- Cardinal Health is a medical distributor with two business segments - pharmaceutical and medical.
- Despite a wide economic moat, Cardinal Health could increase revenue only 4% annually over the last decade.
- Cardinal Health is facing a few risks like the ongoing discussion about extreme healthcare costs or the opioid epidemic.
- The stock is just fairly valued currently, but investors can at least count on annual dividend increases as the company is on its path to becoming a dividend aristocrat.
Cardinal Health (NYSE: NYSE:CAH) is a global, integrated healthcare services and products company. It is providing customized solutions for hospitals as well as healthcare systems, pharmacies and ambulatory surgery centers and physician offices worldwide although most of its $130 billion in revenue is generated in the United States. Cardinal Health is also a company that seemed to be left out in the stock market rally of the last few years - very similar to other companies operating as medical distributors. While McKesson Corporation (NYSE: MCK) lost 35% in value over the last three years and Owens & Minor Inc. (NYSE: OMI) lost even more than 50% in the same time frame, Cardinal Health declined only 22% since March 2015 and therefore outperformed a few of its peers. But compared to the broader US stock market, the company underperformed extremely as the S&P 500 gained 27% in the same time frame.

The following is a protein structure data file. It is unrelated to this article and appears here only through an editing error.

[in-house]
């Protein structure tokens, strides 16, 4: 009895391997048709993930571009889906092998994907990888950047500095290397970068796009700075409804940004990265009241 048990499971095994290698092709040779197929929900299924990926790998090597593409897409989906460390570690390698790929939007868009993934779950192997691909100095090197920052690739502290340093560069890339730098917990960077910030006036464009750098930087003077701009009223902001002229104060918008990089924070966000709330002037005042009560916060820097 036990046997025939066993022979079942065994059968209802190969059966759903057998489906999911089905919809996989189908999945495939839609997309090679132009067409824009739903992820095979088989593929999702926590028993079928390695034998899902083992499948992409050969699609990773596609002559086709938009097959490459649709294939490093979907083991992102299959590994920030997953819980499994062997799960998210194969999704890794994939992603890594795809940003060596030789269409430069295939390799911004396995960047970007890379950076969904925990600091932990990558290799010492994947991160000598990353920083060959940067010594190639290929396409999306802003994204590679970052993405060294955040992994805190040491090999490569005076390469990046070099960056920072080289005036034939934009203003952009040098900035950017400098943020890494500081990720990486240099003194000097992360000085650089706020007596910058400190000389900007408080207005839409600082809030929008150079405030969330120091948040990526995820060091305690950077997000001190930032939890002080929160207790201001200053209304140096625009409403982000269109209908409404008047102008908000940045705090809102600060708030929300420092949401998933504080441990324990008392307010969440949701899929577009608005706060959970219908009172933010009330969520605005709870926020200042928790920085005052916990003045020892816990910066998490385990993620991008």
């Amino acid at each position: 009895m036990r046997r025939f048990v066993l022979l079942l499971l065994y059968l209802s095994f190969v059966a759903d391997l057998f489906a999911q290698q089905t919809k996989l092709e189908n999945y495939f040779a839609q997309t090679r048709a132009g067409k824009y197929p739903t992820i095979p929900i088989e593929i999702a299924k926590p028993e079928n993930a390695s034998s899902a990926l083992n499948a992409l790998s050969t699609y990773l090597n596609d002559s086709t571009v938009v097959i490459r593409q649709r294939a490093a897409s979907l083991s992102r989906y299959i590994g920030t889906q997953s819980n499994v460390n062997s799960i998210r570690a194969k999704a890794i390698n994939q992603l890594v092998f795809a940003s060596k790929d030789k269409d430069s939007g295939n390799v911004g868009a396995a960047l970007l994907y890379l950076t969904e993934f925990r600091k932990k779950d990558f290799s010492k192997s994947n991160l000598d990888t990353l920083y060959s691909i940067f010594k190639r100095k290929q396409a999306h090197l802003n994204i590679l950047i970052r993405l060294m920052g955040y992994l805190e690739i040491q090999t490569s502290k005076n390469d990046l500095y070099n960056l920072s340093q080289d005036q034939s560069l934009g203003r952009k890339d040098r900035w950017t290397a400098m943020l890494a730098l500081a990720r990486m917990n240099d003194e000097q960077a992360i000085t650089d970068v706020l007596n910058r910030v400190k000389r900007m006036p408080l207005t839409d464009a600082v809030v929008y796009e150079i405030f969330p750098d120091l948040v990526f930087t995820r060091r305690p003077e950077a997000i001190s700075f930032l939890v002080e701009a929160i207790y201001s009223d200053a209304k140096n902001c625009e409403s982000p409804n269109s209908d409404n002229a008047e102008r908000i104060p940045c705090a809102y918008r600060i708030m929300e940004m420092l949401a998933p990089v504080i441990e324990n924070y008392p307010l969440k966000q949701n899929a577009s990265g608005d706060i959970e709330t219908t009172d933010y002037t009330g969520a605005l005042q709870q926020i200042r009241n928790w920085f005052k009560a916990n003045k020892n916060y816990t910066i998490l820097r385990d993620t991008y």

After we already analyzed McKesson as undervalued medical distributor and Owens & Minor as good pick for income investors due to its high dividend yield, we now take a closer look at Cardinal Health.